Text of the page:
ATHENS — As much as Kirby Smart has attempted to keep things business as usual this week, there’s something about the Georgia-Florida football rivalry that gets certain players more fired up than others.
Bulldogs tight end Isaac Nauta, having grown up in Jacksonville, Fla,, and Buford, Ga., said it’s always a special game for him.
“I know a lot of guys on their team, they love to talk, even from the camp circuit, and 7 on 7, and it hasn’t changed the last two years,” Nauta said with a chuckle. “There’s a carryover with it, and this is just a big trash talking game. The last two years I played in it, that’s the way it’s been, that’s the way I think it will always be.
“Just good old fashioned hate between two teams that don’t like each other.”
The No. 7-ranked Bulldogs (6-1, 4-1 SEC) kick off against the No. 9-ranked Gators (6-1, 4-1) at 3:30 p.m. on Saturday in TIAA Bank in Jacksonville (TV: CBS, Radio: WSB 750 AM, 95.5 FM).
“Growing up in Jacksonville, I was a part of watching the Gator teams that had Tim Tebow and Percy Harvin, and there were tons of Gator fans,” said Nauta, who lived there between the ages of 7 and 15. “They have a lot of history, a lot of good players, (but) I think a lot of people are seeing in Georgia what I saw, the tide is turning, there’s a lot of good things going on here and Georgia is going to be good for a long time.
“When I first moved to Jacksonville, I became a Florida State fan because I got put in a class that was full of Florida fans and I wanted to be different.”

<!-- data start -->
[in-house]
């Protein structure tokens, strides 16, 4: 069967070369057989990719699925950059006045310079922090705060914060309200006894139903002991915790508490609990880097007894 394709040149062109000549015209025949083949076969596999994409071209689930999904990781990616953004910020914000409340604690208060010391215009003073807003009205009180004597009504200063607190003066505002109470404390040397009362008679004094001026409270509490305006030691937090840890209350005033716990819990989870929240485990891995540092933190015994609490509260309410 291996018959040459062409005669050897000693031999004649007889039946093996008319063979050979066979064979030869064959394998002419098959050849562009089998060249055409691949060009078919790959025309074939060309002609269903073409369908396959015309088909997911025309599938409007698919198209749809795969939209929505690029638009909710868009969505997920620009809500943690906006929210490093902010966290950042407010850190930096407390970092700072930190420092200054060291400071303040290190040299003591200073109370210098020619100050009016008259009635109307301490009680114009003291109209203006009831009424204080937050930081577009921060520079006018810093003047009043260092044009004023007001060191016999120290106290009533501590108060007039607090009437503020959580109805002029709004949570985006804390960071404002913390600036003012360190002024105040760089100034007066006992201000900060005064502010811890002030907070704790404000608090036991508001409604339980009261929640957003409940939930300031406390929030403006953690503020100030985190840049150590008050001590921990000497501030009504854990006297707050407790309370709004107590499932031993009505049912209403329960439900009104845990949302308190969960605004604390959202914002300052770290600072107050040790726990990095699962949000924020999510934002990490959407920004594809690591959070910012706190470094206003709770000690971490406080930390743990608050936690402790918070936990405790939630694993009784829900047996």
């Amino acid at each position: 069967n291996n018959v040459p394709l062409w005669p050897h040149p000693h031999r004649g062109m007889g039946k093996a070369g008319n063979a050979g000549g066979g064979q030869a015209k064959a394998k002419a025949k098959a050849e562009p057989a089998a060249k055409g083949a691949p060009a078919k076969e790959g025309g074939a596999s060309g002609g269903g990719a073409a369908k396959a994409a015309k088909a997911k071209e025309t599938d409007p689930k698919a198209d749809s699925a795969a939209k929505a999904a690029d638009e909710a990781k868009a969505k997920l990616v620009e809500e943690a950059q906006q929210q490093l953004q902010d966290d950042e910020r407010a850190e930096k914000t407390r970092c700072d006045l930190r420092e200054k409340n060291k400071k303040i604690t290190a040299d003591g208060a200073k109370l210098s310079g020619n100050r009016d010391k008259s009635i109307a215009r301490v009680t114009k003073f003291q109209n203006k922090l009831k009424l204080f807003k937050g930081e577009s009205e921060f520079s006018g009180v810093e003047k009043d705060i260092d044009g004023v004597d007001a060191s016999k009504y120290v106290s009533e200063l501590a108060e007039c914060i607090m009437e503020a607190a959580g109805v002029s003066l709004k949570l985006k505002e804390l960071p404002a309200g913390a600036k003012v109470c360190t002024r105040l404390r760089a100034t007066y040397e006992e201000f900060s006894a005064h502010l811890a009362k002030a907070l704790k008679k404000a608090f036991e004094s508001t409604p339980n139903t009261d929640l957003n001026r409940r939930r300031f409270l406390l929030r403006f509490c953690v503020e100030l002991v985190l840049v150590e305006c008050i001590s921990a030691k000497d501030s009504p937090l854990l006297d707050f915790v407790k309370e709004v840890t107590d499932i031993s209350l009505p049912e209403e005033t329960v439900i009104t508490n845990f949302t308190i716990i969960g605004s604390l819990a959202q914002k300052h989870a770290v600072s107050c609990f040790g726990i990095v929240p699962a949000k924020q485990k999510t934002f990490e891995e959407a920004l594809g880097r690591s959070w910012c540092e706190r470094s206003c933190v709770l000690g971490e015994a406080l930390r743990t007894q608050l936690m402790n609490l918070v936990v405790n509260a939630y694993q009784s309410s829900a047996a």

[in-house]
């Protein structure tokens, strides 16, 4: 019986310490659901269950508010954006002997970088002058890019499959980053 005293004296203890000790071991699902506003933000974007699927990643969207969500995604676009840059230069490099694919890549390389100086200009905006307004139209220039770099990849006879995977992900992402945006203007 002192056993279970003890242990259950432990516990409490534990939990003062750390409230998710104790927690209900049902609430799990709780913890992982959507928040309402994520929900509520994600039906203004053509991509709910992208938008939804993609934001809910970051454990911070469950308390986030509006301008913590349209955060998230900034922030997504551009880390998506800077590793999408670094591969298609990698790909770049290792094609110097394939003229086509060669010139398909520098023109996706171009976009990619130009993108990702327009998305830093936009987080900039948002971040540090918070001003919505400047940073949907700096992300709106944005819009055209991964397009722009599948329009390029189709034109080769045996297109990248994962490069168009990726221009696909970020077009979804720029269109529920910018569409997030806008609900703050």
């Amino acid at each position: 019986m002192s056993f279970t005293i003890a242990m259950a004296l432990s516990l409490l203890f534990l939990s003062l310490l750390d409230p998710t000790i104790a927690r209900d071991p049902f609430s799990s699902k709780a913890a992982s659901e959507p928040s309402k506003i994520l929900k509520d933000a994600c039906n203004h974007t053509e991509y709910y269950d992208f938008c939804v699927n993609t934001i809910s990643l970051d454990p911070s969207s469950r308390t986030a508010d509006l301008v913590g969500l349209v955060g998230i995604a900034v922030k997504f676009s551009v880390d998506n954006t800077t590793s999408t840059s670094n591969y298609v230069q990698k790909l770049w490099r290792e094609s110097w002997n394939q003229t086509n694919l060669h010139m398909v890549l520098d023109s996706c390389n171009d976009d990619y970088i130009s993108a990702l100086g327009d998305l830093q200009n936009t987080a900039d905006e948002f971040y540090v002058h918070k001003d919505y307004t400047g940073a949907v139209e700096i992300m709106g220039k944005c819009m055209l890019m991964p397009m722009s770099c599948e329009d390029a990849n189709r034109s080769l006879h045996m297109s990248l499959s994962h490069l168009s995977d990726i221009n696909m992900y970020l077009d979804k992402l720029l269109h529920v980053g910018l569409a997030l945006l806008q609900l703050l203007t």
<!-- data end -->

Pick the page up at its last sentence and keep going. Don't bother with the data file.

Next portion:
Nauta, who originally committed to the Seminoles before flipping to Georgia, said the Bulldogs had a good bye week after Smart delivered a pivotal message in the wake of the LSU loss.
“I think it was good for us to reset an take a deep breath,” Nauta said. “You lose a game like that, you feel like the world is crashing down on you.
“One of the best things i heard from Coach Smart, he said that of all the national championship teams he’s been a part of, only one of them was undefeated,” Nauta said. “That just kind of put it into perspective, that everything we want to do is still in front of us, we just have to handle it from week to week, and I think that brought a lot of juice back to everybody.”
And now it’s a matter of finding that edge on Saturday, playing with passion, but not going over the line.
“They don’t like us and we don’t like them, but this game is about composure, too,” Nauta said. “You can’t get caught out of control, or the next you know you’re costing the team because you can’t keep your mouth shut.
“But yeah, there’s some words swapped during the game.”
Georgia football TE Isaac Nauta